The benefits of higher production rates, lower completion costs, and fewer interventions are substantial, but various design issues such as sand-influx detection and steel erosion have to be addressed. Another important advantage is that sand-management strategies do not ruin the well for later installation of sand-control methods (screens, gravel packs, etc.), whereas the reverse is almost never true, especially if there are behind-the-casing installations involving resin-coated sand. Thus, if sand management is not successful, the risk to the well life is minimal. Assessment of a well for sand management is a complex task requiring calculations of carrying capacity, erosive resistance of the production system, capacity to handle sand, and so on.[8]


  1. Dusseault, M. 1993. Cold Production And. Enhanced Oil Recovery. J Can Pet Technol 32 (9). PETSOC-93-09-01.
  2. Dusseault, M.B., Geilikman, M.B., and Spanos, T.J.T. 1998. Heavy Oil Production from Unconsolidated Sandstones Using Sand Production and SAGD. Presented at the SPE International Oil and Gas Conference and Exhibition in China, Beijing, China, 2-6 November 1998. SPE-48890-MS.
  3. Denbina, E.S., Boberg, T.C., and Rottor, M.B. 1991. Evaluation of Key Reservoir Drive Mechanisms in the Early Cycles of Steam Stimulation at Cold Lake. SPE Res Eng 6 (2): 207-211. SPE-16737-PA.
  4. Spanos, T., Davidson, B., Dusseault, M.B. et al. 1999. Pressure Pulsing At the Reservoir Scale: A New IOR Approach. Presented at the Annual Technical Meeting, Calgary, Alberta, Jun 14 - 18, 1999 1999. PETSOC-99-11.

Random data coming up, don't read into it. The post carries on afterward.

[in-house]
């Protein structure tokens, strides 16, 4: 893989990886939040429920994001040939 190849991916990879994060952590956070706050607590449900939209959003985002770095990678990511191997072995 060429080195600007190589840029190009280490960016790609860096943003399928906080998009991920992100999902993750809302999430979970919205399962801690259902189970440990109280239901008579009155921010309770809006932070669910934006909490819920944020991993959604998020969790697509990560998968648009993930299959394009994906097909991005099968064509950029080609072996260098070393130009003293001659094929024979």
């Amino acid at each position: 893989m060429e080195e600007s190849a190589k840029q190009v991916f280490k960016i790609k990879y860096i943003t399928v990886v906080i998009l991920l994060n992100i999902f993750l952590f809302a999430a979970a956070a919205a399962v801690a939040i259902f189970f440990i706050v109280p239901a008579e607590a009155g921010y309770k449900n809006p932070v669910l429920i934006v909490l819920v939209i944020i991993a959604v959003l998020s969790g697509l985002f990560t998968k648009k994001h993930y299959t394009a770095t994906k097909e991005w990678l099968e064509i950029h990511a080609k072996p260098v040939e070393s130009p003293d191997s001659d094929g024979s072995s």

5. Dusseault, M., Davidson, B., and Spanos, T. 2000. Pressure Pulsing: The Ups And Downs of Starting a New Technology. J Can Pet Technol 39 (4). PETSOC-00-04-TB.
  6. Sanfilippo, F., Brignoli, M., Giacca, D. et al. 1997. Sand Production: From Prediction to Management. Presented at the SPE European Formation Damage Conference, The Hague, Netherlands, 2-3 June 1997. SPE-38185-MS.
  7. Dusseault, M.B., Tronvoll, J., Sanfilippo, F. et al. 2000. Skin Self-Cleaning in High-Rate Oil Wells Using Sand Management. Presented at the SPE International Symposium on Formation Damage Control, Lafayette, Louisiana, 23-24 February 2000. SPE-58786-MS.
  8. Tronvoll, J., Dusseault, M.B., Sanfilippo, F. et al. 2001. The Tools of Sand Management. Presented at the SPE Annual Technical Conference and Exhibition, New Orleans, Louisiana, 30 September-3 October 2001. SPE-71673-MS.

Noteworthy papers in OnePetro

Tremblay, B. 2009. Cold Flow: A Multi-Well Cold Production (CHOPS) Model. Petroleum Society of Canada.

Istchenko, C., & Gates, I. D. 2012. The Well-Wormhole Model of CHOPS: History Match and Validation. Society of Petroleum Engineers.

Dusseault, M. B., & El-Sayed, S. 2000. Heavy-Oil Production Enhancement by Encouraging Sand Production. Society of Petroleum Engineers.

Dusseault, M. B. 2006. Sequencing Technologies to Maximize Recovery. Petroleum Society of Canada.

Dusseault, M. B. 2008. Oil Recovery and Technology Sequencing. Petroleum Society of Canada.

External links

Use this section to provide links to relevant material on websites other than PetroWiki and OnePetro

See also

Cold heavy oil production with sand

CHOPS production rate increase mechanisms

CHOPS physical mechanisms

CHOPS operational and monitoring issues


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Cenk Temizel, Reservoir Engineer